One of my favorite things is a linen dishtowel from Studio Patro, in San Francisco. I don’t know if they still make it, but if not you should email them and ask that it be revived. Because the message is both important and universal: Cook Every Day.
I want to make a garden sign/ornament that uses old wooden spoons and that slogan. I haven’t decided exactly what it will look like or where it should go, but in many ways, these are words to live by.
To cook means to combine ingredients for a meal. But it can also mean perform or proceed vigorously or well. As in “the band was really cooking.”
In and out of the garden, both definitions are worth striving for. When we are combining ingredients for a meal we’re usually using fresh components, be they vegetables, fruits, grains or protein. In other words, we’re preparing real food. And real foods, unlike prepared foods or worse, “food products”, are better for us.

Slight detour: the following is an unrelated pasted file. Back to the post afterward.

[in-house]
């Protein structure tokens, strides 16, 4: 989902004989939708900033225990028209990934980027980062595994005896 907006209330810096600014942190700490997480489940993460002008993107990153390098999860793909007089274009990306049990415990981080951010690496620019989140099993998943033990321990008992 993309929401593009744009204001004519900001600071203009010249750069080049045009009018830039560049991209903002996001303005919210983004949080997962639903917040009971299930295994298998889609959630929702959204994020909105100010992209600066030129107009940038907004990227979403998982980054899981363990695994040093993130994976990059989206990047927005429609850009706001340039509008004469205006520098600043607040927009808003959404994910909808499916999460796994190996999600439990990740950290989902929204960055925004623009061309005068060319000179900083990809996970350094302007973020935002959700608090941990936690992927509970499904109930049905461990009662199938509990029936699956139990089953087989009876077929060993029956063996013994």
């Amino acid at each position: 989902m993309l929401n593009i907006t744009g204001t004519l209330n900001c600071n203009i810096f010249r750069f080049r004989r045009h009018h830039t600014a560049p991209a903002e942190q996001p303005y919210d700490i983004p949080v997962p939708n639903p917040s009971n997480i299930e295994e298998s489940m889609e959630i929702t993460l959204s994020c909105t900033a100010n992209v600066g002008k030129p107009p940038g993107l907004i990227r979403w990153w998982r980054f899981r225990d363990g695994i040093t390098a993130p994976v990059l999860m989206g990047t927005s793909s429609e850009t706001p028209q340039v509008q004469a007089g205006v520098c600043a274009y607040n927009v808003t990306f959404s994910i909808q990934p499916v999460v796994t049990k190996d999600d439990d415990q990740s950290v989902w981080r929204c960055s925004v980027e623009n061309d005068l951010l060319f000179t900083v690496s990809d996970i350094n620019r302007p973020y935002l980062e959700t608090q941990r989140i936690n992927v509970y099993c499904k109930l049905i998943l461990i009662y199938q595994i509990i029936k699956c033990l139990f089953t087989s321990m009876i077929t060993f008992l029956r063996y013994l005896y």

Cooking meals from fresh ingredients is also a creative act. Like most undertakings of creativity, it feeds future connections and achievements. When we are focused on combining ingredients for an enjoyable outcome, we’re training our brains to think creatively toward other pleasurable experiences.
And performing vigorously and well? Why would we not want this in all aspects of our lives?
Raising our own food inspires us to cook every day. When our fruits and vegetables are fresh from the garden they are the tastiest food on earth. Being the result of our own labors, we also value the produce even more. We’ve performed vigorously and well.
In all parts of our lives, we should strive for the same results. We aim for all cultivation efforts to be creative, satisfying and nourishing to body and soul.
Cook Every Day.